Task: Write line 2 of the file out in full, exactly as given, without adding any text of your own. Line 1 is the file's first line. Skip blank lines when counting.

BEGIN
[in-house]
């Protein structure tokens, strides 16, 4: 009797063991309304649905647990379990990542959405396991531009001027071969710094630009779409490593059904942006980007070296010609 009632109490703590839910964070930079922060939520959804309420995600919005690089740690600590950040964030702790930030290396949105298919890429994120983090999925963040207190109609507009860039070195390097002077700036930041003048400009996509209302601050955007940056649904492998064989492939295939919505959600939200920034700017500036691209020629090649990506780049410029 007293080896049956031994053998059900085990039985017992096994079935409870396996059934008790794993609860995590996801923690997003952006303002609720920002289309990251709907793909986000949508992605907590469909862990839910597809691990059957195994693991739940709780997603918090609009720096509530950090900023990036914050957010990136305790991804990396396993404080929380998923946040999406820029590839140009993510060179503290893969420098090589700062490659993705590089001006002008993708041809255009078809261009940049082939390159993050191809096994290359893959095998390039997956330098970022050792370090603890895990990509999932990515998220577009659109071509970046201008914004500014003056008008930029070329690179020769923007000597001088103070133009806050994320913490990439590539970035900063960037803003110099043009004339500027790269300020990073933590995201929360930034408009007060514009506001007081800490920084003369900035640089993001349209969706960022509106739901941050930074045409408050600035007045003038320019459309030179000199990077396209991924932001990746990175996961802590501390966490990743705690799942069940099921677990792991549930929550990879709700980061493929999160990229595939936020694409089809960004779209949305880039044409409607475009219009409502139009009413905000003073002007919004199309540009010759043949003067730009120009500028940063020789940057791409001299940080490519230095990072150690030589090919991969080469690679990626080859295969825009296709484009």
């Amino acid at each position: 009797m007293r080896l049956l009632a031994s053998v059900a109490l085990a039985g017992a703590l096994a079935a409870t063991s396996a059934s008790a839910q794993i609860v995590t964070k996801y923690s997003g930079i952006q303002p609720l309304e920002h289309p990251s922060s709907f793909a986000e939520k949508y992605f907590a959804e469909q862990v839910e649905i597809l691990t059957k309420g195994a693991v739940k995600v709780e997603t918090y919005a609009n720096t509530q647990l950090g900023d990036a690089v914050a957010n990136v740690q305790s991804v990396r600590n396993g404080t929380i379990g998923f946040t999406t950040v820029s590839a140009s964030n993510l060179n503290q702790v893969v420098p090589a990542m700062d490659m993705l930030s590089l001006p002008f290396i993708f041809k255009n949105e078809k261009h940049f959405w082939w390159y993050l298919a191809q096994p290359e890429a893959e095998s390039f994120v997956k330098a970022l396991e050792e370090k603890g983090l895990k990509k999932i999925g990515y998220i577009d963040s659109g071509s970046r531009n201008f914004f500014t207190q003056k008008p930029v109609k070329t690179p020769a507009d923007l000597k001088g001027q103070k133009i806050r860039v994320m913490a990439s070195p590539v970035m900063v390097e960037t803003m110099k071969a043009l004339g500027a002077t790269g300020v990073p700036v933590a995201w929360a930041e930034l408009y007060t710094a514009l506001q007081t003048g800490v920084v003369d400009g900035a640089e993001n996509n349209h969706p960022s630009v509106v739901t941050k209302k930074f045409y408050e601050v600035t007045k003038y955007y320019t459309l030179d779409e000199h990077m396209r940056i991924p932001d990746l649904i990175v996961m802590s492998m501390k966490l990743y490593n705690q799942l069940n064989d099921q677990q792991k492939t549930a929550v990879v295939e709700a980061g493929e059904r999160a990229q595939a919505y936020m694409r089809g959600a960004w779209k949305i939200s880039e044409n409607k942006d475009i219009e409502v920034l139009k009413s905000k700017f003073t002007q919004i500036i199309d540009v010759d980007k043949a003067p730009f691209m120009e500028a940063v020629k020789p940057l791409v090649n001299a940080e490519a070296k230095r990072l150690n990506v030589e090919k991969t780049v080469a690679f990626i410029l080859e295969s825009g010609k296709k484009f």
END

């Protein structure tokens, strides 16, 4: 009797063991309304649905647990379990990542959405396991531009001027071969710094630009779409490593059904942006980007070296010609 009632109490703590839910964070930079922060939520959804309420995600919005690089740690600590950040964030702790930030290396949105298919890429994120983090999925963040207190109609507009860039070195390097002077700036930041003048400009996509209302601050955007940056649904492998064989492939295939919505959600939200920034700017500036691209020629090649990506780049410029 007293080896049956031994053998059900085990039985017992096994079935409870396996059934008790794993609860995590996801923690997003952006303002609720920002289309990251709907793909986000949508992605907590469909862990839910597809691990059957195994693991739940709780997603918090609009720096509530950090900023990036914050957010990136305790991804990396396993404080929380998923946040999406820029590839140009993510060179503290893969420098090589700062490659993705590089001006002008993708041809255009078809261009940049082939390159993050191809096994290359893959095998390039997956330098970022050792370090603890895990990509999932990515998220577009659109071509970046201008914004500014003056008008930029070329690179020769923007000597001088103070133009806050994320913490990439590539970035900063960037803003110099043009004339500027790269300020990073933590995201929360930034408009007060514009506001007081800490920084003369900035640089993001349209969706960022509106739901941050930074045409408050600035007045003038320019459309030179000199990077396209991924932001990746990175996961802590501390966490990743705690799942069940099921677990792991549930929550990879709700980061493929999160990229595939936020694409089809960004779209949305880039044409409607475009219009409502139009009413905000003073002007919004199309540009010759043949003067730009120009500028940063020789940057791409001299940080490519230095990072150690030589090919991969080469690679990626080859295969825009296709484009």